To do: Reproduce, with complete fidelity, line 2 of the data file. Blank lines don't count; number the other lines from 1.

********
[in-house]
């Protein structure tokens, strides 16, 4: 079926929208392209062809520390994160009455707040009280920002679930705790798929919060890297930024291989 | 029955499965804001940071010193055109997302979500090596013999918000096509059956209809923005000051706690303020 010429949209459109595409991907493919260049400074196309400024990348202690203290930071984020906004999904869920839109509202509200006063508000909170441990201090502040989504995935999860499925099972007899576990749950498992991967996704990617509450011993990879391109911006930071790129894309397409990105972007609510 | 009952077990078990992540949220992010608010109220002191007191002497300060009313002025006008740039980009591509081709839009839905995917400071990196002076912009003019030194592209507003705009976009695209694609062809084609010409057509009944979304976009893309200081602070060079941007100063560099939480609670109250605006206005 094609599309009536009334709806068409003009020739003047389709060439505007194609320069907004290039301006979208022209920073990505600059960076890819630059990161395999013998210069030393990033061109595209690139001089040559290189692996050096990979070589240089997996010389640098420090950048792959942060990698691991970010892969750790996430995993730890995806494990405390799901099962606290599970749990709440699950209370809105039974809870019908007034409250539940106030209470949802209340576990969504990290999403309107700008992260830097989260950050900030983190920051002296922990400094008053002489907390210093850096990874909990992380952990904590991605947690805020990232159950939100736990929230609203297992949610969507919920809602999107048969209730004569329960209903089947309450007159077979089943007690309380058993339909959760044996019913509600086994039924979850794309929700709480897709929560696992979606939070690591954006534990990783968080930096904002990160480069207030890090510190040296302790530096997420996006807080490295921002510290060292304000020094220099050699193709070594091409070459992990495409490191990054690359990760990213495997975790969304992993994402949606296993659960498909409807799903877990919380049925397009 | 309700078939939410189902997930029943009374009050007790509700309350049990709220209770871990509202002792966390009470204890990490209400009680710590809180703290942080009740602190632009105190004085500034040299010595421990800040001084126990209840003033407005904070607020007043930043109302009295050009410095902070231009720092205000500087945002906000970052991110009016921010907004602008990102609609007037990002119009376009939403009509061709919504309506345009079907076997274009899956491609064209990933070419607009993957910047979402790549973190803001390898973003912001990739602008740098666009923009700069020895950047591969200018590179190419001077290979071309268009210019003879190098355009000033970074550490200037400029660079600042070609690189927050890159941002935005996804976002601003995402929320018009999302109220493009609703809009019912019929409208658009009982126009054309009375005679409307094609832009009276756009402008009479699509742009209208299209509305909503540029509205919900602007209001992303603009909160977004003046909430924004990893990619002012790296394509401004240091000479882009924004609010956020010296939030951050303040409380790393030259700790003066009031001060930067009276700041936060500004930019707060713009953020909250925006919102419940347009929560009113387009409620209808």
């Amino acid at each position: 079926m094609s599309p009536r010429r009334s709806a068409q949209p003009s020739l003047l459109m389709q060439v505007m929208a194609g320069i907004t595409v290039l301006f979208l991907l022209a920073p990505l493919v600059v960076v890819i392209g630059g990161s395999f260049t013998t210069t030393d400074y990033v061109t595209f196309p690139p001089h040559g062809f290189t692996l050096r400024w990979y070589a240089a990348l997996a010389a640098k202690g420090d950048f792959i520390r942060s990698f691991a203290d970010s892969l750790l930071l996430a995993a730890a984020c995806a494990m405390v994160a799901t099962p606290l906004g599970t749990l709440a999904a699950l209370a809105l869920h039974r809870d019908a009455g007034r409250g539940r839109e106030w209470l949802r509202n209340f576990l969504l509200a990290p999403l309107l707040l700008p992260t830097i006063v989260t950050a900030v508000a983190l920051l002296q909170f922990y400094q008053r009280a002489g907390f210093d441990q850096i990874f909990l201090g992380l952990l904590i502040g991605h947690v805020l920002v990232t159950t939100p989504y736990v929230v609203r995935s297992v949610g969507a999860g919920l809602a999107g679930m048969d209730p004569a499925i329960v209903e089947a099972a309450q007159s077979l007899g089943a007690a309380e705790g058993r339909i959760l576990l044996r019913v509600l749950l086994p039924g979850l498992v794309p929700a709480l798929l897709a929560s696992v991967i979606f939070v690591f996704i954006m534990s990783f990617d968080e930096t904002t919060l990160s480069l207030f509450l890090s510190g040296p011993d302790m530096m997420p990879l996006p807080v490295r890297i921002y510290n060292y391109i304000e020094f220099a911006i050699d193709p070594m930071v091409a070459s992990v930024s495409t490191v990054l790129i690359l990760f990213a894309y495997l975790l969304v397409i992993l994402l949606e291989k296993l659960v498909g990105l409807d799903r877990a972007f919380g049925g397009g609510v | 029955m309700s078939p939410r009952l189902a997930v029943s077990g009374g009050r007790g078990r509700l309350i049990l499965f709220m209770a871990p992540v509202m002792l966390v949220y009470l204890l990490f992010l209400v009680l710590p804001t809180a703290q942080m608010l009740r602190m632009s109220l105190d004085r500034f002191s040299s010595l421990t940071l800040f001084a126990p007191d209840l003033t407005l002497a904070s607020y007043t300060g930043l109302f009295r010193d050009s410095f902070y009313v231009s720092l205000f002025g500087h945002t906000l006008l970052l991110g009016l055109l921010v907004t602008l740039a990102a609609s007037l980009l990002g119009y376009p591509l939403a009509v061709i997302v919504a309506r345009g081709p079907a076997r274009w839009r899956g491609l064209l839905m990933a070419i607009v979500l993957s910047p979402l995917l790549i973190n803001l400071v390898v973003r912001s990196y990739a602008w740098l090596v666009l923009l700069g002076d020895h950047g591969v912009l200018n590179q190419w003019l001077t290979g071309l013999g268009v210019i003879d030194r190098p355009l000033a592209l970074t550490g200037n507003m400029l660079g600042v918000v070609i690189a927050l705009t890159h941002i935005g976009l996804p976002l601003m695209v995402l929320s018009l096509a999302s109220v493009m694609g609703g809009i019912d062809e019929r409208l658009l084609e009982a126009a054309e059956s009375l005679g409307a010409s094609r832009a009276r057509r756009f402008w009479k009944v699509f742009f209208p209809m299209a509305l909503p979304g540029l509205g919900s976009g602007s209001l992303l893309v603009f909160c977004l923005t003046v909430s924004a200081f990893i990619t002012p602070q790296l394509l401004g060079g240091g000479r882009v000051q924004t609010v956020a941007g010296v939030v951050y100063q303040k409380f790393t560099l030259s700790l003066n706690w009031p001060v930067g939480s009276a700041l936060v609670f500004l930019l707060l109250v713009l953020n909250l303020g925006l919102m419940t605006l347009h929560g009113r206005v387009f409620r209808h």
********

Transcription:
């Protein structure tokens, strides 16, 4: 079926929208392209062809520390994160009455707040009280920002679930705790798929919060890297930024291989 | 029955499965804001940071010193055109997302979500090596013999918000096509059956209809923005000051706690303020 010429949209459109595409991907493919260049400074196309400024990348202690203290930071984020906004999904869920839109509202509200006063508000909170441990201090502040989504995935999860499925099972007899576990749950498992991967996704990617509450011993990879391109911006930071790129894309397409990105972007609510 | 009952077990078990992540949220992010608010109220002191007191002497300060009313002025006008740039980009591509081709839009839905995917400071990196002076912009003019030194592209507003705009976009695209694609062809084609010409057509009944979304976009893309200081602070060079941007100063560099939480609670109250605006206005 094609599309009536009334709806068409003009020739003047389709060439505007194609320069907004290039301006979208022209920073990505600059960076890819630059990161395999013998210069030393990033061109595209690139001089040559290189692996050096990979070589240089997996010389640098420090950048792959942060990698691991970010892969750790996430995993730890995806494990405390799901099962606290599970749990709440699950209370809105039974809870019908007034409250539940106030209470949802209340576990969504990290999403309107700008992260830097989260950050900030983190920051002296922990400094008053002489907390210093850096990874909990992380952990904590991605947690805020990232159950939100736990929230609203297992949610969507919920809602999107048969209730004569329960209903089947309450007159077979089943007690309380058993339909959760044996019913509600086994039924979850794309929700709480897709929560696992979606939070690591954006534990990783968080930096904002990160480069207030890090510190040296302790530096997420996006807080490295921002510290060292304000020094220099050699193709070594091409070459992990495409490191990054690359990760990213495997975790969304992993994402949606296993659960498909409807799903877990919380049925397009 | 309700078939939410189902997930029943009374009050007790509700309350049990709220209770871990509202002792966390009470204890990490209400009680710590809180703290942080009740602190632009105190004085500034040299010595421990800040001084126990209840003033407005904070607020007043930043109302009295050009410095902070231009720092205000500087945002906000970052991110009016921010907004602008990102609609007037990002119009376009939403009509061709919504309506345009079907076997274009899956491609064209990933070419607009993957910047979402790549973190803001390898973003912001990739602008740098666009923009700069020895950047591969200018590179190419001077290979071309268009210019003879190098355009000033970074550490200037400029660079600042070609690189927050890159941002935005996804976002601003995402929320018009999302109220493009609703809009019912019929409208658009009982126009054309009375005679409307094609832009009276756009402008009479699509742009209208299209509305909503540029509205919900602007209001992303603009909160977004003046909430924004990893990619002012790296394509401004240091000479882009924004609010956020010296939030951050303040409380790393030259700790003066009031001060930067009276700041936060500004930019707060713009953020909250925006919102419940347009929560009113387009409620209808």